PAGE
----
FDA still overcautious on meningitis vaccine after student dies
posted at 3:21 pm on March 21, 2014 by Kevin Glass
Drexel University student Stephanie Ross died last week from Meningitis B, a straing of the bacteria that has been seen in recent outbreaks on college campuses. It’s thought she had contracted the bacteria while visiting friends at Prinecton University. Approval for a Meningitis B vaccine has languished, waiting approval from the Food and Drug Administration.
Jared Meyer of Economics21 points out that Princeton and the University of California, Santa Barbara have been granted special exemptions to vaccinate their students, and that the meningitis B vaccine has been used safely in the United States and around the world:
The FDA is responsible for creating an environment where a vaccine that has been proven safe and is approved for use in Canada, Australia, and the European Union cannot help Americans. Companies know the immense financial costs, time commitment, and regulatory uncertainty associated with getting the FDA’s approval for a drug. Because of this, they often hesitate at the barriers to bringing a drug to market—to the detriment of consumers.
Surprisingly, the FDA admits the vaccine against type B meningitis is safe. The vaccine is referred to as an “investigational new drug.” If the FDA agrees that the drug is safe, and has approved it for the entire Princeton and UCSB campuses, why is it still not available for widespread legal use in the United States? The answer boils down to an institutional problem that causes specific harm, and even death, to Americans.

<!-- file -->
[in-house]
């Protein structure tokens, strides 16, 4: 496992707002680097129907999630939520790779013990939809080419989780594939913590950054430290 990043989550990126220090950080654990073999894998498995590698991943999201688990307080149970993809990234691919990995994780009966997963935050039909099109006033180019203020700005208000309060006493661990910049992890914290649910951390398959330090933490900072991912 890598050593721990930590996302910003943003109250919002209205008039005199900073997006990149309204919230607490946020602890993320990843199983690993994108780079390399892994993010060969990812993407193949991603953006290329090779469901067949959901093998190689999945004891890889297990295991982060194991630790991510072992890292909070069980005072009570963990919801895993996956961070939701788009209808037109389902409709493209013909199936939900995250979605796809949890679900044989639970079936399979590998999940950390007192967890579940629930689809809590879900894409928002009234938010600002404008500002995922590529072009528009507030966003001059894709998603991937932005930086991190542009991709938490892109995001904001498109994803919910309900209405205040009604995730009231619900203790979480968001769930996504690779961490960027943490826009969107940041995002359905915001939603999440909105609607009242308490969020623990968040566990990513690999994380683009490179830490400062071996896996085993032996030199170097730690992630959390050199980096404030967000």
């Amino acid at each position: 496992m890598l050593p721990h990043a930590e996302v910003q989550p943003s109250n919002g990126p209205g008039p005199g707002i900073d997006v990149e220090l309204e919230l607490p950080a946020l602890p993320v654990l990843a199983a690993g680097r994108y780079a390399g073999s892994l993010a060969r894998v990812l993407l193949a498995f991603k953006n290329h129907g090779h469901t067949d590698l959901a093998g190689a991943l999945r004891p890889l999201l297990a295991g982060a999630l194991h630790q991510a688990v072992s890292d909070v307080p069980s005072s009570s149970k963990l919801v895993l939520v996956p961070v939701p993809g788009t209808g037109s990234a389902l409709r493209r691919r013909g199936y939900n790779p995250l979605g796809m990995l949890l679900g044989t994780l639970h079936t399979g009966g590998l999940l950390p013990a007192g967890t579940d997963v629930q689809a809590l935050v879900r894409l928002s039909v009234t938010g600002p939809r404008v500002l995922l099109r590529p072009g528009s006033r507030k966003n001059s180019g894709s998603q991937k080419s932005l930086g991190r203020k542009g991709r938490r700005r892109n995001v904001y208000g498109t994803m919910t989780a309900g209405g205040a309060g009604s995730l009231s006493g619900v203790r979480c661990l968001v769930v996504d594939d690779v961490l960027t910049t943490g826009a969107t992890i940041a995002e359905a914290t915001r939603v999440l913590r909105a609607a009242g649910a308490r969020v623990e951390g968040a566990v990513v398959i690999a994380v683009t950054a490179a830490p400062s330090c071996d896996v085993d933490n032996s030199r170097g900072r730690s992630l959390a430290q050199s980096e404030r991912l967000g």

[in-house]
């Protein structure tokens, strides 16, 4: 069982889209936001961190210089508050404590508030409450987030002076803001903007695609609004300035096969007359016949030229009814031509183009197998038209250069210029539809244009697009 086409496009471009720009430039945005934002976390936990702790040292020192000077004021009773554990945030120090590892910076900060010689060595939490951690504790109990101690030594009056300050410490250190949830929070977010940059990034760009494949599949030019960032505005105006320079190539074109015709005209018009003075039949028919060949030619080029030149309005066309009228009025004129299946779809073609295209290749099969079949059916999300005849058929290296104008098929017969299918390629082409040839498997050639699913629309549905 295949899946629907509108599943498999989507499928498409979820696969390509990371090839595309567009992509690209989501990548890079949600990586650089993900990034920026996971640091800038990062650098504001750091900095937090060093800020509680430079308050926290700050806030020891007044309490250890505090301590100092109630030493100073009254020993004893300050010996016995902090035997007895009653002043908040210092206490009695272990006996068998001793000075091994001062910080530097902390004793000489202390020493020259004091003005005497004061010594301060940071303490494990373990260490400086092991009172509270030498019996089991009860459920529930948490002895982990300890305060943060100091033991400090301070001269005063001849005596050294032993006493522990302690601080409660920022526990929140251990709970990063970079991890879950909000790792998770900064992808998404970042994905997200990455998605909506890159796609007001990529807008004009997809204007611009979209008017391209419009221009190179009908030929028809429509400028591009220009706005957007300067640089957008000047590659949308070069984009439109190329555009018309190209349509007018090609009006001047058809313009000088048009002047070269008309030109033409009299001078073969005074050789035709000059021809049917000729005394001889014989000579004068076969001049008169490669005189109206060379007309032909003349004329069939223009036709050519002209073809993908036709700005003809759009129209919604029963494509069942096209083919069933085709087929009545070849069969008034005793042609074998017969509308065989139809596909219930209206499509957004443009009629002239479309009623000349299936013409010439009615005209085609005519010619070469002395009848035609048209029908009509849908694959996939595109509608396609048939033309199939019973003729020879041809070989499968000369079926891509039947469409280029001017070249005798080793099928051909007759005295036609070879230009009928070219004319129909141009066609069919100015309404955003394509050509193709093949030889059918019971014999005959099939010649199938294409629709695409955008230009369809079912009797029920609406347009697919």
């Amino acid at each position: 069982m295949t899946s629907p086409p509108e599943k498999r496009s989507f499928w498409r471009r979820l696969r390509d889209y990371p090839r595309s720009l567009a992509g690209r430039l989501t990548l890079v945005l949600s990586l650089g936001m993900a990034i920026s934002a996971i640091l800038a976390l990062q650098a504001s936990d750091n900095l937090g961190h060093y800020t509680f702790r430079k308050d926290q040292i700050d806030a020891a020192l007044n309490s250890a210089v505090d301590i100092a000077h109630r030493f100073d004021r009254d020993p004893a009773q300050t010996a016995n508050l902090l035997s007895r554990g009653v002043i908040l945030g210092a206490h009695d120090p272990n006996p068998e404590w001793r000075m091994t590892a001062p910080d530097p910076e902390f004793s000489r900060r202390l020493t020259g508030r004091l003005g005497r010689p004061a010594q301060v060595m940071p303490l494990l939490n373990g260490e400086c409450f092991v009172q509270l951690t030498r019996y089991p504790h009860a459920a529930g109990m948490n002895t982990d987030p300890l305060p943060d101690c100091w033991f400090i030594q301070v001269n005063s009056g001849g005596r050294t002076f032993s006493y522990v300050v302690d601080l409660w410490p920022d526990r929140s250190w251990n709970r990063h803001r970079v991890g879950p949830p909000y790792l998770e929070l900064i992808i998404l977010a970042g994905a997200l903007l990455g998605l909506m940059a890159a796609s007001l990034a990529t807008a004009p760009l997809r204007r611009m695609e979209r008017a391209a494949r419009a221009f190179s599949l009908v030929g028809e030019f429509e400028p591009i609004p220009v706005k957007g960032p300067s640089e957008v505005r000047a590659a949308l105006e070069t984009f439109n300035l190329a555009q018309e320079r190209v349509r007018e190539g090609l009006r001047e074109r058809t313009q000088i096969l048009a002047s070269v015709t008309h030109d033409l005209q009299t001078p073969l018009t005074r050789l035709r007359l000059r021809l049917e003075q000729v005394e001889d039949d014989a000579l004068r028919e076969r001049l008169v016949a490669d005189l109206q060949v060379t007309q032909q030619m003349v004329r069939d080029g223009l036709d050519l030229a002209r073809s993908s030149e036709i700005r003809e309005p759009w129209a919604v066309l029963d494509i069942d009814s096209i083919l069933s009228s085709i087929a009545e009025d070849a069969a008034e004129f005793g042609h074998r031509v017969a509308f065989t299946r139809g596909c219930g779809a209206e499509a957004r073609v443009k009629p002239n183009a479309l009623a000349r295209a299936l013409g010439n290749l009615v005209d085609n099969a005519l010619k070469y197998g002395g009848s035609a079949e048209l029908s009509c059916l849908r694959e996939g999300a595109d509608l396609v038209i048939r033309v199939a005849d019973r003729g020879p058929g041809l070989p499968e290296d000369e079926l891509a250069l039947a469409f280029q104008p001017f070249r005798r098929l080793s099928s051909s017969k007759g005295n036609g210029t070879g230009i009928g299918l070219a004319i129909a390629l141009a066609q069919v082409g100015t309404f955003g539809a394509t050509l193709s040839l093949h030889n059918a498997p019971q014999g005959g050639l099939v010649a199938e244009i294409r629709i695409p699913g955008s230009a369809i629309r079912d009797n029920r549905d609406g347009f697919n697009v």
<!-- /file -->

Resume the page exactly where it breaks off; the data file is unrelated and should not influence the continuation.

It’s pretty universally recognized that the FDA is too slow to approve new drugs. College students are often required to be vaccinated before attending school – but none are vaccinated for meningitis B because the FDA has yet to approve the drug. These outbreaks are entirely preventable and these problems can be traced directly to the FDA.
FDA reform is something that not enough Americans get exercised about, but their archaic procedures probably impact more people on a day to day basis than most government regulations. For more on the subject, read the FDA Review, a project of the Independent Institute, which catalogues the FDA’s malpractice and options for reform.
Update, 3/25 (Ed): Meningitis B is a meningococcal disease, which is caused by bacteria and not a virus as the post originally indicated. The correction has been made above; thanks to reader Chris C for the correction.
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